As you may recall, I’ve written a couple posts about Myanmar (or Burma) in the past, though mostly in the context of tourism. I’d like to switch gears a bit this time and write about another new opportunity for the country: a stock market.
Myanmar’s legislative body, the Union Solidarity and Development Party, recently approved a plan for a new stock exchange that will be set up by the Central Bank with the help of the Tokyo Stock Exchange and Daiwa Securities. Ideally the exchange will be set up and have 22 companies trading by 2015.
Now, I’ve written a bit about the benefits and hazards of opening a stock exchange (you may remember my posts on the Cambodian Securities Exchange, which opened without any stocks and only recently had its first IPO), but I’ll refresh your memory here. Opening a stock market signals that a country has entered a new phase of economic development, which can draw much-needed foreign investment. A stock market also opens a new venue for savings and investment, making it a valuable tool to encourage economic growth and development. Myanmar’s government is certainly hoping that the stock exchange will help the country modernize and catch up to its Asian tiger neighbors. As one official points out, the time difference between Myanmar’s biggest city, Yangon, and Singapore is 1 1/2 hours, but in terms of economic development they are 30 years apart. Corruption and poverty are major problems for the country, and this exchange is part of President Thein Sein’s attempt to introduce some economic reforms and regulations that will move the country towards a mixed economic system. Unfortunately, it is possible that many smaller, local businesses will suffer with the introduction of public companies.
Because of Myanmar’s fairly unique political situation, and the accompanying plagues of poverty and corruption, some are worried that the stock exchange is not actually a step forward in terms of economic growth, but rather another way for the small portion of wealthy citizens to increase their own coffers. Myanmar is rich in natural resources, but harsh western sanctions have prevented the country from capitalizing on these resources. Some have suggested that the stock exchange is simply a ploy to encourage western nations to drop or ease their sanctions, thus allowing those in control of the resources and of businesses to make a quick profit. President Thein Sein could conceivably be promising democratic reforms in order to bring in western investment only to flake on them once money has begun to flow into the country. Increased business opportunities as a result of western investment could also, however, create a large number of jobs, something the country sorely needs, and many western businesses are chomping at the bit to get into this newly opened country.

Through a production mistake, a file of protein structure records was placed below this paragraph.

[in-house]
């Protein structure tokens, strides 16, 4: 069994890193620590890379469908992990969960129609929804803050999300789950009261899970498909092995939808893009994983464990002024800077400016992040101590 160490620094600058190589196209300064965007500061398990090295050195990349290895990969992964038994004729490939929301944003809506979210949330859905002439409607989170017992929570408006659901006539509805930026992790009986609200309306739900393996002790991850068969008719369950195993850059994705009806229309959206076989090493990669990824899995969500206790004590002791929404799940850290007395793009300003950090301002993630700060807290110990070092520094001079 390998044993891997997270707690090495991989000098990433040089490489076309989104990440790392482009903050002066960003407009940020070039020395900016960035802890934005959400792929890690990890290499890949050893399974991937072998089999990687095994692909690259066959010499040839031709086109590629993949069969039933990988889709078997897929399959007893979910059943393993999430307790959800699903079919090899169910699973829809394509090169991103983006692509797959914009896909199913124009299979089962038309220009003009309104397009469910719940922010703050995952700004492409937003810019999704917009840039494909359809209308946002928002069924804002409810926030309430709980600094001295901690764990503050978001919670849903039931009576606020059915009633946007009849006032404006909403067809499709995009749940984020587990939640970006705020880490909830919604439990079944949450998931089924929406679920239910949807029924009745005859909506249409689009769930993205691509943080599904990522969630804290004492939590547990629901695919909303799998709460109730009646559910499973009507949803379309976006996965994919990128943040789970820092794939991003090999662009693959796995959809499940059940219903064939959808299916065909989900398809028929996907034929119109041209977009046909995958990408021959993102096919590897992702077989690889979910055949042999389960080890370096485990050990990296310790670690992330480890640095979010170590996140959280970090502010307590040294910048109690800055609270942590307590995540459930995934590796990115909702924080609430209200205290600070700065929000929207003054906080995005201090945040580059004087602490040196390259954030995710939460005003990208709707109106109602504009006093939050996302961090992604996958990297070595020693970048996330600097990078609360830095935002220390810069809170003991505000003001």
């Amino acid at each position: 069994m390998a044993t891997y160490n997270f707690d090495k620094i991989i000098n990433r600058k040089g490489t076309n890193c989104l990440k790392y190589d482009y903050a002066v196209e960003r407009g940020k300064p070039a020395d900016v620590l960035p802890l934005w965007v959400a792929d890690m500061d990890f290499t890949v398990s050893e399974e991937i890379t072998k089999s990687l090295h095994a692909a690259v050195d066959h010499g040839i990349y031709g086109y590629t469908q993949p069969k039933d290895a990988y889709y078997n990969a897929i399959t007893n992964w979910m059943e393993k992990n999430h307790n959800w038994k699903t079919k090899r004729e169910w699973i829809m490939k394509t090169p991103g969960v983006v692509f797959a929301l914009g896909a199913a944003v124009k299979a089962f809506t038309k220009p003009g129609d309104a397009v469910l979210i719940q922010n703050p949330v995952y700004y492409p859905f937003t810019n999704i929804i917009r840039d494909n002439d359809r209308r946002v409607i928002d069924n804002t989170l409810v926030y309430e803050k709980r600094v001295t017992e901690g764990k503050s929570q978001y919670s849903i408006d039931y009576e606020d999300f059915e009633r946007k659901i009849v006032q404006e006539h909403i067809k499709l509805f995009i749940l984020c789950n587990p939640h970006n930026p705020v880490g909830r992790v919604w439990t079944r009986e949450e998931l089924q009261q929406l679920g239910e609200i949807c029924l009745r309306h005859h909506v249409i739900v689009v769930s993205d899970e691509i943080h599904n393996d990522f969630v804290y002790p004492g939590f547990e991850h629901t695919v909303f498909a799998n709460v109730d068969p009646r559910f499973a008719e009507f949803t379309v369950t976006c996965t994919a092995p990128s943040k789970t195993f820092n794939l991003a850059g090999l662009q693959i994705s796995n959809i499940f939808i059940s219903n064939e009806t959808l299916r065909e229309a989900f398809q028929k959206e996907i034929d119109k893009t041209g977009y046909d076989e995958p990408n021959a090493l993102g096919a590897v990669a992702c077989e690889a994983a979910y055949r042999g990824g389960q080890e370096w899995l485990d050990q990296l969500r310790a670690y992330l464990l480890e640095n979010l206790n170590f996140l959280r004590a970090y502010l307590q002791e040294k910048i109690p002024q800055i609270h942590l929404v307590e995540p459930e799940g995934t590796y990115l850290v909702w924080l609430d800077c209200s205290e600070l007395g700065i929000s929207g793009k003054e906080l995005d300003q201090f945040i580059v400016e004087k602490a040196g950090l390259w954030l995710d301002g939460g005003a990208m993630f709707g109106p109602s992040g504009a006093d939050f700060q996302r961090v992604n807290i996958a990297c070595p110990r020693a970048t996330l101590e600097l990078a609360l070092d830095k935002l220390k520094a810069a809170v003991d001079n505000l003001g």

Aung San Suu Kyi has been warning western investors and Burmese citizens alike to be cautious about opening up Myanmar. She fears that many investors are being overly optimistic about Myanmars prospects, and during her Nobel Peace Prize lecture she chastized the excesses of western businessmen. High youth unemployment is another issue she worries about, as well as what this potential economic boom will mean 5 to 10 years down the road: will investors stick around for the long haul, or make a quick profit and leave? Her pesimissim has done little to quell the excitment surrounding Myanmar at the moment, however. Prices are already rising in the country in anticipation of the boom that most believe is coming, and soon.